- Aim to have your virtual events and information sessions for prospective students last between 25 and 45 minutes. And be sure to emphasize that shortened length in your pre-event communications.
- To help increase registration and avoid no-shows, make sure your pre-event outreach is personalized and explains how being a part of the event will help them figure out if your college or university is a school they should seriously consider.
- Segment your virtual events based on a student’s stage (i.e. sophomores, juniors, seniors who haven’t applied, seniors who have applied) or groups such as out-of-state students, first-generation students, and parents/families. And instead of talking about the same three or four things each time, shape your content based on your audience and the issues they’re dealing with.
- Prospective students want a virtual event to be informative and fun. Consider ditching the PowerPoint slides and “fluff,” and focusing more on storytelling. Along with that, think about incorporating a short, low-pressure activity. Finally, remember that your speakers need to be excited and authentic, not robotic sounding and scripted.
- Incorporate more visuals (pictures and videos) related to what’s being talked about during the event or info session. In particular, prospective students want to see what different dorm rooms and residence halls look like, and where the popular hangout spots are both on and off-campus.
- The current student point of view is a must in your virtual event. Have those students share things that the audience can relate to and find helpful. Examples include how they put together their college list, why they applied, how they made their decision, why they felt comfortable to choose a college that’s far away from home, and what their student experience currently looks like.
- Almost 67% of students in this survey said they aren’t comfortable asking questions during the live chat/Q&A part of a virtual event. As a result, you need to have a defined strategy for personalized outreach after the event, such as an email or setting up a quick phone call or a short video chat. The goal should be to figure out how their experience was, if there’s anything they were hoping to hear about but didn’t, and if they’re ready to talk about the next step.
Advice for Communicating with Students
The top ways that students want to learn about you, if in-person events and visits aren’t an option, are through virtual events and information sessions or your website. Once they know that they want to know more about you they go straight to the source. The next two responses are in the same vein, but more personal: they want to talk to an admissions counselor or current student. If you want to connect with rural students you’re best off building relationships, however. When we look only at their responses the top choice becomes 1:1 conversations with counselors, and virtual events fall.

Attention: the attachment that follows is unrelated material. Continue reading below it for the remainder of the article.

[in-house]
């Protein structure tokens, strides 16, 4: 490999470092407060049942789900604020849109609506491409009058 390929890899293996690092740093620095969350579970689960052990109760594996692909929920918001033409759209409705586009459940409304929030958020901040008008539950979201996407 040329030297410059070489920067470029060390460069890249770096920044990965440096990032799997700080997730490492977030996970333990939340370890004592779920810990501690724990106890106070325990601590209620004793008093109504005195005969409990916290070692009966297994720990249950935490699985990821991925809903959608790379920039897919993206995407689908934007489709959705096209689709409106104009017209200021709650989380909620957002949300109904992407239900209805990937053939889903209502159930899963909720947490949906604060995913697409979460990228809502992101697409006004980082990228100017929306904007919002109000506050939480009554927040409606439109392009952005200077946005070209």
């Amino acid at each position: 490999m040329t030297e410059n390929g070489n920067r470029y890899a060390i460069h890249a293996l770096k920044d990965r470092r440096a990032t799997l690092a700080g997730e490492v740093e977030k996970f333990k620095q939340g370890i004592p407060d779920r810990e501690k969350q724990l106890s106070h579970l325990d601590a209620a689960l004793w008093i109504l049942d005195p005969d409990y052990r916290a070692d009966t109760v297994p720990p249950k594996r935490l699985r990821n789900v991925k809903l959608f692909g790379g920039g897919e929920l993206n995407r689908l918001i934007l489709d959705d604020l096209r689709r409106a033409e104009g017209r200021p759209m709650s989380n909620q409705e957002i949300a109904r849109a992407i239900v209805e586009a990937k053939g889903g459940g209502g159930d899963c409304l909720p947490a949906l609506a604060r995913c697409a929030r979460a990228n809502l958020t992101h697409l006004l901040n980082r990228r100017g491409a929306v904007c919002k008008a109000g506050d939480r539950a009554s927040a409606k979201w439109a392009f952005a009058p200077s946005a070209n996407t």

Social media is a popular outreach channel, in part because of the low barrier to entry and perception that it’s free to use. But how do students use social media for their college search? TikTok is the latest shiny object that colleges are flocking to in order to recruit and engage students. Just over two-thirds of students say that they have looked up a college on social media, and 89% of those that have did so on Instagram. Beyond Instagram, no other network had more than 50% of students using it for college research. In fact, after YouTube at 43%, every other network was below a quarter. So if you want to use social media to communicate with and recruit students, invest heavily in Instagram and keep YouTube updated. Beyond that, you’re not likely to see much value if you have limited resources.
- 31.2% – Have not looked up a college on social media
- 61.5% – Instagram
- 29.3% – YouTube
- 16.0% – Facebook
- 15.2% – Twitter
- 14.2% – TikTok
- 7.5% – Snapchat
- 3.4% – Pinterest
- 2.5% – LinkedIn
- 1.1% – ZeeMee
What you can do now…
- It’s critical that all of your communications feel personal and not purely transactional. Personalization is the number one thing prospective students want more of throughout their college search. When you personalize your outreach, you help create feelings and emotions that impact decision-making.
- Have just about all of your emails and letters consistently come from the prospective student’s admissions counselor and not a general admissions account or someone in a leadership position. Introduce the counselor when the student first enters your system, and make it clear that they will be the go-to person and primary communicator throughout the process.
- Knowing that email is most student’s preferred method of communication, pay extra close attention to your subject line. It’s important to stand out, create curiosity, or say something that sounds helpful, feels personal, or sounds exciting/interesting. Don’t be afraid to be different.
- Make sure your emails focus on one topic only and highlight one or two value points within that topic versus cramming in every fact, figure, and piece of information you have. Less is more. Cut out the fluff, and avoid using lots of bullet points, bolding, multiple hyperlinks, and pictures or videos in between paragraphs. The busier and more put together your email looks, the less personal it feels.
- The language and tone you use in your emails or when you communicate in any medium should be more conversational and less formal. For example, don’t start your emails with “Dear.” It’s outdated language that screams “mass message” to this generation. Instead, use “Hi <Name>” or “Hey <Name>.” And don’t be afraid to start a sentence with the word and or because, or use a … to continue a thought. Finally, it should always feel like you’re talking with the reader, not at them.
- Your email should have one clear call to action, and it shouldn’t be the same transactional push every single time. When you do that it often comes across as pushy and disingenuous. Instead, I encourage you to ask the prospective student for their feedback or opinion on something. That question can even tie in with the message from the body of your email. Make sure the question you ask is easy for the student to answer and doesn’t require a lot of thinking.
- When it comes to social media and creating content for prospective students, focus on “day in the life” video content from the current student point of view. Authenticity is extremely important, and that video content can be repurposed for multiple platforms, namely Instagram and YouTube. Social media should not be used as a dumping ground for press releases, event flyers, and the same generalized information that’s on your school’s website.